Were you out shooting in January? Did you notice the odd niggle with your gun? Perhaps the top-lever felt a little slacker than usual but still worked. Maybe the ejectors failed to eject every time or the gun got a bit hard to open when hot. Was that a bit of a wobble you felt in the hand when you slammed the gun shut?
These and other minor issues are the sort of thing sportsmen notice while they are shooting but the gun continues to go bang. The temptation to carry on is the easy option and the one most people will take. You limp on to the end of the season and then the gun goes back in the safe until next September. Relief, you made it!
There is a skiing trip mid-February. Before you know it, Easter is upon you, then school holidays beckon and the in the heat of the summer the shooting season looks a long way off. Your gun is the last thing on your mind. Invitations start to arrive in May; you vaguely remember you were thinking of getting the gun looked-over but it is not a priority; what with hungry trout to catch and the BBQ to light.
September arrives and out comes the gun, into a slip, into the car, off to the hotel, out on the peg, over comes a partridge, clean kill, near miss, open gun, re-load, close gun, top lever won’t move back, gun gapes helplessly as birds pour over your head and you wander back to the Gun Bus a little shame faced and show everyone the problem, which someone identifies as a broken top-lever spring.
It could as easily have been ejectors not firing, an extractor leg jamming open, the single trigger failing to fire the second barrel, the safety sticking on, the forend falling off. You name it, it happens to guns up and down the land on the first or second day of every season.
So, you have to borrow a Baikal that doesn’t fit you from the ‘keeper for the rest of the day, shoot horribly and go home in a foul mood. You pick up the ‘phone to your gun shop and ask if he can fix it by next week, when you have a big day to attend.
The answer is that you’ll be lucky to get it done before Christmas. Amazingly, you are not the only person to have a malfunction early in the season and there is already work on the bench from jobs taken on in the summer. “But can’t you slip it to the front of the queue as an emergency, just for me?” Short answer, “No”.
To move yours to the front means stopping work on a job that someone else bothered to bring in on time and it is his turn now. Why should he suffer? He wants his gun too.
Now you are very cross, you are gong to have to borrow a gun for half the season, or buy a stop-gap. Why didn’t you pay attention last January and get it into the workshop in February? There is no excuse you can drudge-up that will make you feel any better; you just forgot, along with most of the sportsmen in the country. That is why you are where you are.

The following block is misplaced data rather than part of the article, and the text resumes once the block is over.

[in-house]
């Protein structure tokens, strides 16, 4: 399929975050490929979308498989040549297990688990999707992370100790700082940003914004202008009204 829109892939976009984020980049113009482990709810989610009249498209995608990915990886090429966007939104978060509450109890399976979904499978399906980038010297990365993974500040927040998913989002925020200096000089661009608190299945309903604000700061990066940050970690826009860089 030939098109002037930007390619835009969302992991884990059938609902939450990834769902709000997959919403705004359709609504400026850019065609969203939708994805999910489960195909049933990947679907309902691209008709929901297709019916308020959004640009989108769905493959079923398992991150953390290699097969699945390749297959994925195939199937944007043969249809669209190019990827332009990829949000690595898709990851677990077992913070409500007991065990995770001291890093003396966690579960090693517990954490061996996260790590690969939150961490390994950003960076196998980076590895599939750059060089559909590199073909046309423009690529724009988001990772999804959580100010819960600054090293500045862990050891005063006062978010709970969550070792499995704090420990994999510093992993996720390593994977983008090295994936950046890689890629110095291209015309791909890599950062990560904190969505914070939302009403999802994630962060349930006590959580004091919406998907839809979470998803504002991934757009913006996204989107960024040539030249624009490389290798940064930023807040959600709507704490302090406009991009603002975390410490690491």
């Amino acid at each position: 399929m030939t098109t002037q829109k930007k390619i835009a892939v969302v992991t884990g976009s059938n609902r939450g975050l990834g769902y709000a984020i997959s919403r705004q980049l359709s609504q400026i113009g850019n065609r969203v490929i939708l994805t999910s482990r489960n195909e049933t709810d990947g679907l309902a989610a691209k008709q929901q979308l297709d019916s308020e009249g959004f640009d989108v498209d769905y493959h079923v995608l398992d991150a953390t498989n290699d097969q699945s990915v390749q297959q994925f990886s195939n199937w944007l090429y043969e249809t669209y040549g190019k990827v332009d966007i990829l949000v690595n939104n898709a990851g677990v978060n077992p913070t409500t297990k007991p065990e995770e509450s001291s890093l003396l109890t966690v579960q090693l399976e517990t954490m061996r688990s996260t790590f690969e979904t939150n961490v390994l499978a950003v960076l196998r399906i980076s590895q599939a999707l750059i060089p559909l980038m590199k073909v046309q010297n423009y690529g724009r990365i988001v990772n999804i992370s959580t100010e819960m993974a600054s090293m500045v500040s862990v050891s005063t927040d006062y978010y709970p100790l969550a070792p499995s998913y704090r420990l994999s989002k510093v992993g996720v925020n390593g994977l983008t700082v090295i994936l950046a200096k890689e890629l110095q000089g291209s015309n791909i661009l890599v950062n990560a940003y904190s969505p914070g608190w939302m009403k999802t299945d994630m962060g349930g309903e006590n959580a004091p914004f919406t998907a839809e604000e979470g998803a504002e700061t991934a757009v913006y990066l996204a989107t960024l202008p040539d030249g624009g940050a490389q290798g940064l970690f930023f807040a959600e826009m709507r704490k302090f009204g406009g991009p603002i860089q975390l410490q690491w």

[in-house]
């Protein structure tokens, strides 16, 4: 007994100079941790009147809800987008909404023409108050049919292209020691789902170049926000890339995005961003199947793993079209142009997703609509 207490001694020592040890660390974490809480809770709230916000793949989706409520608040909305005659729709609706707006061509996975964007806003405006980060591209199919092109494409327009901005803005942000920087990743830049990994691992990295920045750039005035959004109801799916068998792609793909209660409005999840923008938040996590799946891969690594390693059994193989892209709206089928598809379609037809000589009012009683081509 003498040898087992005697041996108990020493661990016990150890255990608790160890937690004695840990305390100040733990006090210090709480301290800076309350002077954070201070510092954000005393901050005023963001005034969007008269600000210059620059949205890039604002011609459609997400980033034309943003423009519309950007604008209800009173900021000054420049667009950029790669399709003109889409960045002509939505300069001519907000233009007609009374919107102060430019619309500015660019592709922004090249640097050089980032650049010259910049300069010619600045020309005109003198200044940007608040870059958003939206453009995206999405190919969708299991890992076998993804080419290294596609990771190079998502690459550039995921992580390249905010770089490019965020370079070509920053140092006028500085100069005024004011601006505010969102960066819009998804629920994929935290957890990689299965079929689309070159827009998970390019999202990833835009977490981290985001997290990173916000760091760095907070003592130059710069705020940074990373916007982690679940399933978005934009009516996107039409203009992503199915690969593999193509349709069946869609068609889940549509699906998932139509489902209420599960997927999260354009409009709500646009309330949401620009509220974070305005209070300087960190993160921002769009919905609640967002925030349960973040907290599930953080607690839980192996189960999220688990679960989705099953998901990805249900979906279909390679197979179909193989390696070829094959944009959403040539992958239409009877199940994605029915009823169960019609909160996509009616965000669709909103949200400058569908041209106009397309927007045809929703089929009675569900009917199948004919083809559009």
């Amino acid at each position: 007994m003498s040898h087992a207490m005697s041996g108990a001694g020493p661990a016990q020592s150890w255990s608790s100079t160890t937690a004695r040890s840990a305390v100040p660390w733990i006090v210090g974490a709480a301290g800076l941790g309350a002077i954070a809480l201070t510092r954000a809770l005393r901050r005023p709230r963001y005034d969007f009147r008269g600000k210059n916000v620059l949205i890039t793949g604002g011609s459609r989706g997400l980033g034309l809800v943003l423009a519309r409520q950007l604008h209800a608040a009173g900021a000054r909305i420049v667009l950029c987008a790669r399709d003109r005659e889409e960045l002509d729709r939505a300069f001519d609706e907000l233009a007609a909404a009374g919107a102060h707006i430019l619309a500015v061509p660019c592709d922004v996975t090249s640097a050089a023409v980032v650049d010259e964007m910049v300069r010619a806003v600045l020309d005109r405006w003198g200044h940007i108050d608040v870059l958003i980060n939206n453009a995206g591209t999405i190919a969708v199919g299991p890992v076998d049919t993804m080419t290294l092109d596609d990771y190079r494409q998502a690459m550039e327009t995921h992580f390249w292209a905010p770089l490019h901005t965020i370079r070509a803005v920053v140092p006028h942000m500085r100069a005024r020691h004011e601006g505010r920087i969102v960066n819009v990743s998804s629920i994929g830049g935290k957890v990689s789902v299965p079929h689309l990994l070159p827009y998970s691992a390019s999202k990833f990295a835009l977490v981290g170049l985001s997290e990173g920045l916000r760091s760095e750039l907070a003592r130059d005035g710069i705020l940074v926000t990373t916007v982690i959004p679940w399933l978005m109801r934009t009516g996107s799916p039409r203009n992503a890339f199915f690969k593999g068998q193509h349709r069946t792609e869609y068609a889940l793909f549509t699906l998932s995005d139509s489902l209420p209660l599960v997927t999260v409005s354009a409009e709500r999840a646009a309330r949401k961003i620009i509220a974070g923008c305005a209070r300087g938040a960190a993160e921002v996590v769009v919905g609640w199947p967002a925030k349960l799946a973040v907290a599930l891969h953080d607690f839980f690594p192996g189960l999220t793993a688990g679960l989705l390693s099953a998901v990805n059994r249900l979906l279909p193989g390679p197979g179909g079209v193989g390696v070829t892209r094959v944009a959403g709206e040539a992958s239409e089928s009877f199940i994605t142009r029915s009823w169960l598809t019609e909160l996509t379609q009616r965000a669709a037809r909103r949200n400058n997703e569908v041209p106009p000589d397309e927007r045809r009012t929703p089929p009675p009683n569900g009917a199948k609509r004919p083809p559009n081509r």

Now, re-wind back to the end of last season. What you should have done was to make a clear note of all the little imperfections you noticed with your gun during the season. Take the gun to the gun shop and have a chat about it, leave your notes with the gun and expect it back in a couple of months with a clean bill of health.
Now you can put it back in the cabinet secure in the knowledge that it isn’t dirty inside and rusting away while you sunbathe, that little cracks are not about to become breaks or a bit of looseness translate into mis-timed ejectors or a severe rattle a month into next season.
Gunmakers have been trying to get their customers to take their gun is for end-of-season service for a century or more. It is good practice, and oft-given, but more often unheeded, advice to have your gun serviced by your gunsmith at the end of every season. A basic strip and clean will remove any residue in the locks and action from gas blow-back from cartridges with weak primers. It will also remove any dust or damp grit and the like that has entered through the striker holes or trigger plate or by condensation or rain.
A slightly loose action can be tightened up, a little rust or lead residue, or fouling from plastic wads in the barrels can be polished out. Attention can be paid to any weakness in the rib solder or any small dents the barrels may have suffered. Pins or screws that have worked a little loose can be tightened and any small cracks in the woodwork can be attended to. Out of time ejectors can be regulated easily if the problem is just emerging. All this is ‘stitch-in-time’ maintenance and ensures decades of trouble free shooting.
Don’t be like the man who brought his gun to me and received an £800 bill who said, “Well, I haven’t serviced if for at least ten years, so at £150 per year for servicing, I’m ahead.” His gun would be in better shape had he not let it get so loose and corroded.
So, this year, get ahead of the pack and take your gun in for a service immediately the season ends. You won’t regret it.
Published by Vintage Guns Ltd on (modified )